The Blind Boys of Alabama formed at a school for the blind in the segregated South of 1939. Decade after decade, they've churned out good 'n' greasy Southern gospel, served straight up or paired with the likes of Tom Waits, Ben Harper and even Prince.
Their latest release, "Take the High Road," re-works a solid gold collection of country standards. It's the first time this supergroup -- including its founding member, Jimmy Carter -- has released a full-out country recording, and represents a few boundary crossings: the first track features a reach across the holler from Talladega to Nashville to another group of Boys, this one being of the Oak Ridge persuasion. The common threads that intertwine rhythm and blues, gospel and country have been long acknowledged by anyone worth his or her pedal steel. (Rockabilly fever, anyone?) And "Take the High Road" is full of spirituals that you may recognize if you've got a Baptist hymnal lying around.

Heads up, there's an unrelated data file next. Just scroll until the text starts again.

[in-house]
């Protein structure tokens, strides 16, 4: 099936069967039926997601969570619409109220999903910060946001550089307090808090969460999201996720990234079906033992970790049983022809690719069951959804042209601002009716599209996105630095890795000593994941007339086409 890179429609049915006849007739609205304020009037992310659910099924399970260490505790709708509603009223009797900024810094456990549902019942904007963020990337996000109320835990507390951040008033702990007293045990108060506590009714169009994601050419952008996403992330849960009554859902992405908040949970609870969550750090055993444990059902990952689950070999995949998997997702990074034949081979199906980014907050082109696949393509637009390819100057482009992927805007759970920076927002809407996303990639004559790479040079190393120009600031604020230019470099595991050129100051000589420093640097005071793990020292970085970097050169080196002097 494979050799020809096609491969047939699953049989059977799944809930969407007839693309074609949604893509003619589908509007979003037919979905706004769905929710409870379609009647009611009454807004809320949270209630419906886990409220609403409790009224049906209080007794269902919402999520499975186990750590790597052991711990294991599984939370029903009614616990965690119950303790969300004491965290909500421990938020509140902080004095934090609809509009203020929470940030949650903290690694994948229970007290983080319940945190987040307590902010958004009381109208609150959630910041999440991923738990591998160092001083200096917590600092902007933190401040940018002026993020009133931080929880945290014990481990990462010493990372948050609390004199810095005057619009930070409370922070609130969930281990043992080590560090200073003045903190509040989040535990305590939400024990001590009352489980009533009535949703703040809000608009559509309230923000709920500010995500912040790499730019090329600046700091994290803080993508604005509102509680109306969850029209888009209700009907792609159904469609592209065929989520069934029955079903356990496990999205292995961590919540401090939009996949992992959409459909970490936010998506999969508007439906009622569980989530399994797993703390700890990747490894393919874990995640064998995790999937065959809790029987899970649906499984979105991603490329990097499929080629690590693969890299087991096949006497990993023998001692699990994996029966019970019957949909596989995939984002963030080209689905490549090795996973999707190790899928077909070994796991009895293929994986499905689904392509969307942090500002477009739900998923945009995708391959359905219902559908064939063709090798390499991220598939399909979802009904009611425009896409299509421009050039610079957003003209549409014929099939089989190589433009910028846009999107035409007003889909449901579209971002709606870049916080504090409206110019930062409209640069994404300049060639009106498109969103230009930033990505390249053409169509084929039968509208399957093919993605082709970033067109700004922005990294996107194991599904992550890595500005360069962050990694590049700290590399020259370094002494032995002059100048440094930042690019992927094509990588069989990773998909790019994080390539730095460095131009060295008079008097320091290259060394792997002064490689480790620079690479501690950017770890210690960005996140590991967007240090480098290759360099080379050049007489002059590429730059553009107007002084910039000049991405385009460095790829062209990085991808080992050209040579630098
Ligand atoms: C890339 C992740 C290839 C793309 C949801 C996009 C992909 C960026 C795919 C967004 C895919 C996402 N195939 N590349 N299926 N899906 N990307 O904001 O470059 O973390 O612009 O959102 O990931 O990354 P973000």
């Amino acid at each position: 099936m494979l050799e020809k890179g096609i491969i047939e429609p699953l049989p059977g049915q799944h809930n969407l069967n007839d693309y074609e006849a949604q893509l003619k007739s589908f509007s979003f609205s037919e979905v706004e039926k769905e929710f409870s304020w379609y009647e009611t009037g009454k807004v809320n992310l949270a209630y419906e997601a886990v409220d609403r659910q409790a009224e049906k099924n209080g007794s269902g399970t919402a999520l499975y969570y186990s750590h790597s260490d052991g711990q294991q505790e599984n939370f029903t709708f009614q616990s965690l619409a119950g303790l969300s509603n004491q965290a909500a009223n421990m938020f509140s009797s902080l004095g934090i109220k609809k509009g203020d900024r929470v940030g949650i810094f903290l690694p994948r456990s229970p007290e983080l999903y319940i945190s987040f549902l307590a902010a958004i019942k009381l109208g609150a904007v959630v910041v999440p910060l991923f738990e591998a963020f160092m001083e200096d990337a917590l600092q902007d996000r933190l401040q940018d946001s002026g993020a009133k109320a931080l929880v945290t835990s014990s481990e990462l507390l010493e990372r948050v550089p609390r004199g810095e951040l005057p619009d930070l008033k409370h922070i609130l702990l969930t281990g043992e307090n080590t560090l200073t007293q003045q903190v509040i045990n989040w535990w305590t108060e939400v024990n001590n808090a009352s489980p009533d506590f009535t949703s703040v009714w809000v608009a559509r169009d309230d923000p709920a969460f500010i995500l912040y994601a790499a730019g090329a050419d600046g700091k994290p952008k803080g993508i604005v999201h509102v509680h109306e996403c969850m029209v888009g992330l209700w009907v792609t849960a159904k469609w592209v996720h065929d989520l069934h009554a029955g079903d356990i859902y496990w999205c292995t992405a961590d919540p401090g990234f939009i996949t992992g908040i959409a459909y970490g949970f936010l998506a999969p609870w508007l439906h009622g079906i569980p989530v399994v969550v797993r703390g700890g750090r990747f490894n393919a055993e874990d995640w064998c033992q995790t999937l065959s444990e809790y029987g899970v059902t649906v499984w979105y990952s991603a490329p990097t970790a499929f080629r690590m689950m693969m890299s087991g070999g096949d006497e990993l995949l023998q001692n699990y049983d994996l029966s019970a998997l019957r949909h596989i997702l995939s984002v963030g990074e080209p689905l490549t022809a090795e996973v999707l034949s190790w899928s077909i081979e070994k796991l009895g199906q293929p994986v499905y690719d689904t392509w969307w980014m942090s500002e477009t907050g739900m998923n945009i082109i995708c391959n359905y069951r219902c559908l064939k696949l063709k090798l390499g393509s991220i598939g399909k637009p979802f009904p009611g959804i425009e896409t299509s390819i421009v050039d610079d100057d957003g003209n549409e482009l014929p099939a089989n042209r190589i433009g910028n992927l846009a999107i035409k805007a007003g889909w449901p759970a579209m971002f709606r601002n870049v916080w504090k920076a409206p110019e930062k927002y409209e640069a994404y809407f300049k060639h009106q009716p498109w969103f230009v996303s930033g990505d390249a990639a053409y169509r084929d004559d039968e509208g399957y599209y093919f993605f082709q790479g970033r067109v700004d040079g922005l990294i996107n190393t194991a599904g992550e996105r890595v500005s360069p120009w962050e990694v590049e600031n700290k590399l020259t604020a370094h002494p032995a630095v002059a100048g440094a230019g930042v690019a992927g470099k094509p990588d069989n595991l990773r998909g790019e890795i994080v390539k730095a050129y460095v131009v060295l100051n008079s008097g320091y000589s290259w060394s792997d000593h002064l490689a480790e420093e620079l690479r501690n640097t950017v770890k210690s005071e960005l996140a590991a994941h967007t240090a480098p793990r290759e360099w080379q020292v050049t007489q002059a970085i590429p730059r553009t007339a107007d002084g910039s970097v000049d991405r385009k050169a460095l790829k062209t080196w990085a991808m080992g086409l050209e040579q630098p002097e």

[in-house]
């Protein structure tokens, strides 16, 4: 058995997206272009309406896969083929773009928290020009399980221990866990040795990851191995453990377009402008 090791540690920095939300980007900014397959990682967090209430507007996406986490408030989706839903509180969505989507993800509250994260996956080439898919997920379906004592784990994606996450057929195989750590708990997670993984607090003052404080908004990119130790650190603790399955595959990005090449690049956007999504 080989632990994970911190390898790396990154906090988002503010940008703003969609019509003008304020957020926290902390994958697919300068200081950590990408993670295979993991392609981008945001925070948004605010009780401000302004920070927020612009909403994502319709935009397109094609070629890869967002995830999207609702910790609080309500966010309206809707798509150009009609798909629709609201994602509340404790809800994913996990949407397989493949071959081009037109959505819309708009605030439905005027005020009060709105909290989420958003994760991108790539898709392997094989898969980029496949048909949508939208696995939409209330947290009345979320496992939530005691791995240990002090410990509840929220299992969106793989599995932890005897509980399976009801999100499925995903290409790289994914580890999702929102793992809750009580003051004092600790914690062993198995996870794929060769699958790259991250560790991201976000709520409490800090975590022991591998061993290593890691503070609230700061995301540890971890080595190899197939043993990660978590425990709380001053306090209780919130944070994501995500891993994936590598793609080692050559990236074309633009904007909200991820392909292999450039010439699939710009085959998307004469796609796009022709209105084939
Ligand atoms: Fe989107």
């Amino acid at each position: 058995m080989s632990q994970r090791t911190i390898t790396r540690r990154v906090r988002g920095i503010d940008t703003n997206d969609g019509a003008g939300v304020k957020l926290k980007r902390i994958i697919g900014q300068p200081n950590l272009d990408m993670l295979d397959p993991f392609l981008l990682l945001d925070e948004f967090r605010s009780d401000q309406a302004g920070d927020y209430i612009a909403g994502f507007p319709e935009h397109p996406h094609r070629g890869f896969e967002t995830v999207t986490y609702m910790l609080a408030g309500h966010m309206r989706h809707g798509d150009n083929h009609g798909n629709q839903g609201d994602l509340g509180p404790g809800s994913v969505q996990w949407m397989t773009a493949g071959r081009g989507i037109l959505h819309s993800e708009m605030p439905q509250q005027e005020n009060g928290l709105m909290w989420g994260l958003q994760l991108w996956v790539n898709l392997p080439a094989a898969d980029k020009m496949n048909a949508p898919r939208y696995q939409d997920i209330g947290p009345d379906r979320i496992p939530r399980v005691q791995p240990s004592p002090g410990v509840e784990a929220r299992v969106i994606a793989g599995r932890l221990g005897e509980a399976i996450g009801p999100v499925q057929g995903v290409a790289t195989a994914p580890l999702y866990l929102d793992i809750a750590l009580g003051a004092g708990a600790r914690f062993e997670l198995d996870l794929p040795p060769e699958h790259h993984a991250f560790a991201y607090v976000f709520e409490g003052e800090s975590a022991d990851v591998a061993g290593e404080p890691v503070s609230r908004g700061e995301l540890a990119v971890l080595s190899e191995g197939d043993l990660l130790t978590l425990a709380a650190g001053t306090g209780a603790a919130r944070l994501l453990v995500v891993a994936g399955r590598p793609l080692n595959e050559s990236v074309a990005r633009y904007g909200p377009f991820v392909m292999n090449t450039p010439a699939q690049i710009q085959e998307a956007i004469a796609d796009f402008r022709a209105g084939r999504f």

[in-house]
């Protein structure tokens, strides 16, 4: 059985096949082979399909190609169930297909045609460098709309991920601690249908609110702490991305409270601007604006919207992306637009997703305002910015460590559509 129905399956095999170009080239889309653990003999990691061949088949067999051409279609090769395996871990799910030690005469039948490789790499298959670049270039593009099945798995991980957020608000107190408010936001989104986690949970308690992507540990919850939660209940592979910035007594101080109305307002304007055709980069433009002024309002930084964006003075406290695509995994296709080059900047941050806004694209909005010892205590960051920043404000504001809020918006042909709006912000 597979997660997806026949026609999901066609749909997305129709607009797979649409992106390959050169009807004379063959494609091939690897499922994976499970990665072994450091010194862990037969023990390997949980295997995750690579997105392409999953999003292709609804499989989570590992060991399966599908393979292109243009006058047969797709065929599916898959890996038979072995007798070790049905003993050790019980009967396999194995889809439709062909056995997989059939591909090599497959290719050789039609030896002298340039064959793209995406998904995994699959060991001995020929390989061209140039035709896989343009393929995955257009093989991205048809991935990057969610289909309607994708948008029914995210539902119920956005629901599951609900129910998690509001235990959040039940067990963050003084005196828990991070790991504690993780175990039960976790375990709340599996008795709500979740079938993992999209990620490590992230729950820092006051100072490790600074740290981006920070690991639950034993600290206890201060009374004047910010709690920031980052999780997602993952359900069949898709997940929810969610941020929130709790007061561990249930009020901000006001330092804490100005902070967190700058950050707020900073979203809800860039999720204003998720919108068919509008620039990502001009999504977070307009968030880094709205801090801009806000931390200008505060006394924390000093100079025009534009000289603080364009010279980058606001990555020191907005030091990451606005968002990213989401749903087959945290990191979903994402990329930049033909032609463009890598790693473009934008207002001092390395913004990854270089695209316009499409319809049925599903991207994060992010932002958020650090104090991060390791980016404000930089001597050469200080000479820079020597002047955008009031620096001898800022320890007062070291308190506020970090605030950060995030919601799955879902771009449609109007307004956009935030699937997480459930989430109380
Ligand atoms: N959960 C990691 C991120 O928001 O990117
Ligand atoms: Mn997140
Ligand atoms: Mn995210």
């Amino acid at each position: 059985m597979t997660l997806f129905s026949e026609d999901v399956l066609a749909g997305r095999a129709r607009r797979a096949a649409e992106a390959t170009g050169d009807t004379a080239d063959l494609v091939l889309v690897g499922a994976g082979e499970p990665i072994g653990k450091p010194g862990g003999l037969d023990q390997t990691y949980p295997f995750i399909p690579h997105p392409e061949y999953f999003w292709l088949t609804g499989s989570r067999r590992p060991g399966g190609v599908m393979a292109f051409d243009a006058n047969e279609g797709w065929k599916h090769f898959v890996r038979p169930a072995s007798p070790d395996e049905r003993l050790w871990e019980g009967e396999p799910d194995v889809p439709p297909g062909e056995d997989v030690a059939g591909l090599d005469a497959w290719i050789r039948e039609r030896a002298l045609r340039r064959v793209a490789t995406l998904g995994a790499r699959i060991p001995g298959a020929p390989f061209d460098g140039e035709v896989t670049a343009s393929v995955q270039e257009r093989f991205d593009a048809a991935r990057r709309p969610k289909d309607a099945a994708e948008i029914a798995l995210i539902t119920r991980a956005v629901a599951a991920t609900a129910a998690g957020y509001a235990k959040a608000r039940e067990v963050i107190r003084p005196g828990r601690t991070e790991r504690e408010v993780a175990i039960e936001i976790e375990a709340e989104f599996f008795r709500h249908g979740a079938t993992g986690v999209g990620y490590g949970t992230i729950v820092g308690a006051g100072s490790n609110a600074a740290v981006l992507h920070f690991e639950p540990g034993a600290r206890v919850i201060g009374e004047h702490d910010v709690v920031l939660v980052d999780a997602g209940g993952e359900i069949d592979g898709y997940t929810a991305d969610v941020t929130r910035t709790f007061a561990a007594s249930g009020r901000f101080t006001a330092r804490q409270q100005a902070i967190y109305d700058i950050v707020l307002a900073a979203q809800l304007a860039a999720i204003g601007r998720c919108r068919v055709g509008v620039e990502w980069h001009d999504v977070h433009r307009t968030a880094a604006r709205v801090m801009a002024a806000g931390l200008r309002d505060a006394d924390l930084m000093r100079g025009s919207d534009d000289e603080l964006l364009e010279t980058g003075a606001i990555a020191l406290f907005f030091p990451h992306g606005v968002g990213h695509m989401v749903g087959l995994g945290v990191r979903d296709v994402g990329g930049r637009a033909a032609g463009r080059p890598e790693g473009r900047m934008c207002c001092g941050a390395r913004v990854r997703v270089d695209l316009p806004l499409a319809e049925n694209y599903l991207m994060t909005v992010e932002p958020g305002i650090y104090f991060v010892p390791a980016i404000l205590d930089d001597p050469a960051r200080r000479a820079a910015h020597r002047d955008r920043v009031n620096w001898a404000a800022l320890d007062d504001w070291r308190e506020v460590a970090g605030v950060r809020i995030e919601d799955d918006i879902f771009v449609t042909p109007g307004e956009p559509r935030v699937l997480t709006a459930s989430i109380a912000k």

Venerated country artists Vince Gill, Jamey Johnson and Willie Nelson lend vocals on selected tracks. The Hank Williams, Jr. number, "I Saw the Light" is a boot-stompin' roof raiser, while prayerful songs like "Why Don't You Live So God Can Use You" and "The Last Mile of the Way" put me in mind of the grave-digging scene in "O Brother, Where Art Thou?": Deep voices in rich harmony trembling in a call-and-response tradition that will make the hair stand up on the back of your neck. And if my church choir had sung "Have Thine Own Way, Lord" like the Blind Boys do, from the gut and full of feeling, I'd probably still be going to Sunday school.
The Blind Boys of Alabama perform at the Old Rock House on November 8, a show welcomed by 88.1 KDHX.
Photos by Nate Burrell. See more at his Flickr site.